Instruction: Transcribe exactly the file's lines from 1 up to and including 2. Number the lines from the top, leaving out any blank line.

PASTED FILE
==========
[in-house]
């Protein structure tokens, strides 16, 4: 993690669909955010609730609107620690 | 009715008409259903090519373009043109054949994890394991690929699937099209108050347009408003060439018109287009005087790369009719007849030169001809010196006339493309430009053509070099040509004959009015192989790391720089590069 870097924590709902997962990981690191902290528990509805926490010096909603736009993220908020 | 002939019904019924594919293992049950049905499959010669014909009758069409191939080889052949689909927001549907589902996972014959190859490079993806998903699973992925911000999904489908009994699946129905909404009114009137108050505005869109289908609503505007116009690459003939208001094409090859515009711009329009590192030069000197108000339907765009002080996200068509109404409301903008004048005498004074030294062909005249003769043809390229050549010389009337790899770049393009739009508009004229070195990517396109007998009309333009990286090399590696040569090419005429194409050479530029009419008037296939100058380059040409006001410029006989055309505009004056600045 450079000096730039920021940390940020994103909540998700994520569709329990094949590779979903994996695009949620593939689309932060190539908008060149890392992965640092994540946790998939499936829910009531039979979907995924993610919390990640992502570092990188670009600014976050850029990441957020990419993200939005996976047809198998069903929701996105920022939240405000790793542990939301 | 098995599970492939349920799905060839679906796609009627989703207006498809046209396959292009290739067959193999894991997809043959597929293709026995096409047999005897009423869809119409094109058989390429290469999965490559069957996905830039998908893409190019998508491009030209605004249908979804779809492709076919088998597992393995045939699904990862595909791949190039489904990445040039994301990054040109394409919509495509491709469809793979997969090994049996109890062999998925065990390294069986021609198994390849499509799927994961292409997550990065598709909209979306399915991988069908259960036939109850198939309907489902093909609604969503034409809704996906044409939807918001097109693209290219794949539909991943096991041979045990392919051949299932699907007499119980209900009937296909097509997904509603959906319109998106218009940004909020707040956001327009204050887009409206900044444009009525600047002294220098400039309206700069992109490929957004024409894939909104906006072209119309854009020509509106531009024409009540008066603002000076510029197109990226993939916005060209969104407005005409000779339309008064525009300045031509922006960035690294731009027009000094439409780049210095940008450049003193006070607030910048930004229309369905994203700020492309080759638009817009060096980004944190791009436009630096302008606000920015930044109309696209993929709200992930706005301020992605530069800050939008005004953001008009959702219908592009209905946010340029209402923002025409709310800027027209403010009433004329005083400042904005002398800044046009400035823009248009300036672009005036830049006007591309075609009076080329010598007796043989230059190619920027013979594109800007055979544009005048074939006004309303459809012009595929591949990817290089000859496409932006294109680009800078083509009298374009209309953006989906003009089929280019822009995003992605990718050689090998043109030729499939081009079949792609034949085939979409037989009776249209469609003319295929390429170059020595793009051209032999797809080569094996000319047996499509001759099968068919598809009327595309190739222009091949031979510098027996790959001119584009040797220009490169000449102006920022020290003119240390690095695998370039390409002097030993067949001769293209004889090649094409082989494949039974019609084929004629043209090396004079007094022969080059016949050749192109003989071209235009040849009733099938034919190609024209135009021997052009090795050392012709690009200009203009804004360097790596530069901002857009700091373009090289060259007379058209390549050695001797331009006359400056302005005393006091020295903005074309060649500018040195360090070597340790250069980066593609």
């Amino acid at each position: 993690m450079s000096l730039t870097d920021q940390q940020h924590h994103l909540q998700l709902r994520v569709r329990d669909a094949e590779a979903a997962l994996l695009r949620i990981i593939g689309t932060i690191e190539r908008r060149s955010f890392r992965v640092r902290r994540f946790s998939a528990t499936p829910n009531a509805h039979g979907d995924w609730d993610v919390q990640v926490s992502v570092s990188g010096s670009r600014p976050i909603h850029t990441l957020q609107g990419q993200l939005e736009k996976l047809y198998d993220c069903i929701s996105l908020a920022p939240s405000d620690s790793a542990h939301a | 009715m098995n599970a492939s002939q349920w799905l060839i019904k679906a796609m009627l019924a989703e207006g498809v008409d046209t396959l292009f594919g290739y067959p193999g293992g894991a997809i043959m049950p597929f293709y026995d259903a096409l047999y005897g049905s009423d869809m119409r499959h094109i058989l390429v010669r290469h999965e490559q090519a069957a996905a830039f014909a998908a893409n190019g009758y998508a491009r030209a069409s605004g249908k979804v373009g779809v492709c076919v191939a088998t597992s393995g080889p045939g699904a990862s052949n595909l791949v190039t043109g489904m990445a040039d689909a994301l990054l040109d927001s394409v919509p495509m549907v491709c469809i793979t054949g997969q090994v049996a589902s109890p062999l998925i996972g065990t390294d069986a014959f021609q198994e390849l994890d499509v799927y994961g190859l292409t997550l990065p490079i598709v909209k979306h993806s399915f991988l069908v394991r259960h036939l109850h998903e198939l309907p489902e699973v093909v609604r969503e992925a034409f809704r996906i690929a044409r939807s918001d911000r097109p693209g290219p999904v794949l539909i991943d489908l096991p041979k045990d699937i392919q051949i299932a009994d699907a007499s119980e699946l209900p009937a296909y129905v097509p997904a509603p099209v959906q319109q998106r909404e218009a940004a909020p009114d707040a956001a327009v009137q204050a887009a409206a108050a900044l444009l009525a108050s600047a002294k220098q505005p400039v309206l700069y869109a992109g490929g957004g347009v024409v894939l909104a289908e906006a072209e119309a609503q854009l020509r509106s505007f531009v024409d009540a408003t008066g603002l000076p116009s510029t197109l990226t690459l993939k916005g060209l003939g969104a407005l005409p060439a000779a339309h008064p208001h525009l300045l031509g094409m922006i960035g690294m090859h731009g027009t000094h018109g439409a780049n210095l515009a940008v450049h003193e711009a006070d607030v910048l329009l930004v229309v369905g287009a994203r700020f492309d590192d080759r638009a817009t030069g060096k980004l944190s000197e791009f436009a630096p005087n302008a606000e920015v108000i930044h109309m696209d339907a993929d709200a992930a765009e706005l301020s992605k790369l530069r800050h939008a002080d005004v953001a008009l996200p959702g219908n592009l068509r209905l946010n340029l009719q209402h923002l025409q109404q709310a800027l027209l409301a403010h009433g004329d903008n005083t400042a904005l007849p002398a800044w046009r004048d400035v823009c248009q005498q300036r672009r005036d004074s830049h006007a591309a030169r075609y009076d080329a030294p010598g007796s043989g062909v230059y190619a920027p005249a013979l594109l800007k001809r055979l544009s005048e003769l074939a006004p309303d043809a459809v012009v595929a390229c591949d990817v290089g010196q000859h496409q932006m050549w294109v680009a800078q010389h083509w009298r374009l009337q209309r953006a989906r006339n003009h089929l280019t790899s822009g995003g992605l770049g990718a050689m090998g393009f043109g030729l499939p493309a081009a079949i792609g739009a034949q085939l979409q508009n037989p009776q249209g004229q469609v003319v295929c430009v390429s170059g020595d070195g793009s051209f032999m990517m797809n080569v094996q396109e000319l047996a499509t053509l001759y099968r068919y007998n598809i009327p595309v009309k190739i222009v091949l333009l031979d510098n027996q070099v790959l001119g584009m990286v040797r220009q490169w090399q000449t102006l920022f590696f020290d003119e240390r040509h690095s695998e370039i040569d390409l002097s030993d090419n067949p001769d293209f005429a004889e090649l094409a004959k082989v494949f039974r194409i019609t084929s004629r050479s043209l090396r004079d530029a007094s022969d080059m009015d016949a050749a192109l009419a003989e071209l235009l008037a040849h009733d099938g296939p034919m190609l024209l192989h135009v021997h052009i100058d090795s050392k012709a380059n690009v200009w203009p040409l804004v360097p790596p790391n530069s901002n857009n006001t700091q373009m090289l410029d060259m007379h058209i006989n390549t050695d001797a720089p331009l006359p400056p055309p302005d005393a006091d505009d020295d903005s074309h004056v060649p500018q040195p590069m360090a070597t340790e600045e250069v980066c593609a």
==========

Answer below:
[in-house]
């Protein structure tokens, strides 16, 4: 993690669909955010609730609107620690 | 009715008409259903090519373009043109054949994890394991690929699937099209108050347009408003060439018109287009005087790369009719007849030169001809010196006339493309430009053509070099040509004959009015192989790391720089590069 870097924590709902997962990981690191902290528990509805926490010096909603736009993220908020 | 002939019904019924594919293992049950049905499959010669014909009758069409191939080889052949689909927001549907589902996972014959190859490079993806998903699973992925911000999904489908009994699946129905909404009114009137108050505005869109289908609503505007116009690459003939208001094409090859515009711009329009590192030069000197108000339907765009002080996200068509109404409301903008004048005498004074030294062909005249003769043809390229050549010389009337790899770049393009739009508009004229070195990517396109007998009309333009990286090399590696040569090419005429194409050479530029009419008037296939100058380059040409006001410029006989055309505009004056600045 450079000096730039920021940390940020994103909540998700994520569709329990094949590779979903994996695009949620593939689309932060190539908008060149890392992965640092994540946790998939499936829910009531039979979907995924993610919390990640992502570092990188670009600014976050850029990441957020990419993200939005996976047809198998069903929701996105920022939240405000790793542990939301 | 098995599970492939349920799905060839679906796609009627989703207006498809046209396959292009290739067959193999894991997809043959597929293709026995096409047999005897009423869809119409094109058989390429290469999965490559069957996905830039998908893409190019998508491009030209605004249908979804779809492709076919088998597992393995045939699904990862595909791949190039489904990445040039994301990054040109394409919509495509491709469809793979997969090994049996109890062999998925065990390294069986021609198994390849499509799927994961292409997550990065598709909209979306399915991988069908259960036939109850198939309907489902093909609604969503034409809704996906044409939807918001097109693209290219794949539909991943096991041979045990392919051949299932699907007499119980209900009937296909097509997904509603959906319109998106218009940004909020707040956001327009204050887009409206900044444009009525600047002294220098400039309206700069992109490929957004024409894939909104906006072209119309854009020509509106531009024409009540008066603002000076510029197109990226993939916005060209969104407005005409000779339309008064525009300045031509922006960035690294731009027009000094439409780049210095940008450049003193006070607030910048930004229309369905994203700020492309080759638009817009060096980004944190791009436009630096302008606000920015930044109309696209993929709200992930706005301020992605530069800050939008005004953001008009959702219908592009209905946010340029209402923002025409709310800027027209403010009433004329005083400042904005002398800044046009400035823009248009300036672009005036830049006007591309075609009076080329010598007796043989230059190619920027013979594109800007055979544009005048074939006004309303459809012009595929591949990817290089000859496409932006294109680009800078083509009298374009209309953006989906003009089929280019822009995003992605990718050689090998043109030729499939081009079949792609034949085939979409037989009776249209469609003319295929390429170059020595793009051209032999797809080569094996000319047996499509001759099968068919598809009327595309190739222009091949031979510098027996790959001119584009040797220009490169000449102006920022020290003119240390690095695998370039390409002097030993067949001769293209004889090649094409082989494949039974019609084929004629043209090396004079007094022969080059016949050749192109003989071209235009040849009733099938034919190609024209135009021997052009090795050392012709690009200009203009804004360097790596530069901002857009700091373009090289060259007379058209390549050695001797331009006359400056302005005393006091020295903005074309060649500018040195360090070597340790250069980066593609």